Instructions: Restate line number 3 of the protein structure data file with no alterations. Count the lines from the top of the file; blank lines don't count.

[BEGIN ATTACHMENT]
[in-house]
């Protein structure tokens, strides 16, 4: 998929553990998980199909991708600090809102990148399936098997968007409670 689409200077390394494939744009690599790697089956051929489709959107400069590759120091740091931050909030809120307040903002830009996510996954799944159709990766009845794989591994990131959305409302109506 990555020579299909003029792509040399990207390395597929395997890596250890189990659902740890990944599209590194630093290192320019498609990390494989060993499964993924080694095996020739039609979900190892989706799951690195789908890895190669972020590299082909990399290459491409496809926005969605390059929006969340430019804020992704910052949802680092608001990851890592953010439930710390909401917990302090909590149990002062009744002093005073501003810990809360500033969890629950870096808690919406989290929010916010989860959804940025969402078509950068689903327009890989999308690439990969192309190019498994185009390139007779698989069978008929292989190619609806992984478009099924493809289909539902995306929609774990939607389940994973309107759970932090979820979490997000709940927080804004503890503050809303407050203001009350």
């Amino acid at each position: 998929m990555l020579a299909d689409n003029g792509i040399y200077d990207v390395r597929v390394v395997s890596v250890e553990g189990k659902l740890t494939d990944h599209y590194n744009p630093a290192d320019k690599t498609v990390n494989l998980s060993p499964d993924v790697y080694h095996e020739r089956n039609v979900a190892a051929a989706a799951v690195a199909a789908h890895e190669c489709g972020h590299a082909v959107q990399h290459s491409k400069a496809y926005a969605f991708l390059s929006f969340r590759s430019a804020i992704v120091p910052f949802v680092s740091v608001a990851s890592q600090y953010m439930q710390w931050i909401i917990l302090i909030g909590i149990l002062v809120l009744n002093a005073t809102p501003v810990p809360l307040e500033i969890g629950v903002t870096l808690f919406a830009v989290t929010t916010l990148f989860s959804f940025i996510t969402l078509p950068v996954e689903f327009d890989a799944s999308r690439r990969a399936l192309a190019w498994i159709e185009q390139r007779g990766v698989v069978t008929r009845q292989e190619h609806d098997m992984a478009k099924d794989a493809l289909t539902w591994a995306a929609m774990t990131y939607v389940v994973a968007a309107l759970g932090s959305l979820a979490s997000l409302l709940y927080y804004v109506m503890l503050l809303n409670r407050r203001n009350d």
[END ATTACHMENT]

């Amino acid at each position: 998929m990555l020579a299909d689409n003029g792509i040399y200077d990207v390395r597929v390394v395997s890596v250890e553990g189990k659902l740890t494939d990944h599209y590194n744009p630093a290192d320019k690599t498609v990390n494989l998980s060993p499964d993924v790697y080694h095996e020739r089956n039609v979900a190892a051929a989706a799951v690195a199909a789908h890895e190669c489709g972020h590299a082909v959107q990399h290459s491409k400069a496809y926005a969605f991708l390059s929006f969340r590759s430019a804020i992704v120091p910052f949802v680092s740091v608001a990851s890592q600090y953010m439930q710390w931050i909401i917990l302090i909030g909590i149990l002062v809120l009744n002093a005073t809102p501003v810990p809360l307040e500033i969890g629950v903002t870096l808690f919406a830009v989290t929010t916010l990148f989860s959804f940025i996510t969402l078509p950068v996954e689903f327009d890989a799944s999308r690439r990969a399936l192309a190019w498994i159709e185009q390139r007779g990766v698989v069978t008929r009845q292989e190619h609806d098997m992984a478009k099924d794989a493809l289909t539902w591994a995306a929609m774990t990131y939607v389940v994973a968007a309107l759970g932090s959305l979820a979490s997000l409302l709940y927080y804004v109506m503890l503050l809303n409670r407050r203001n009350d």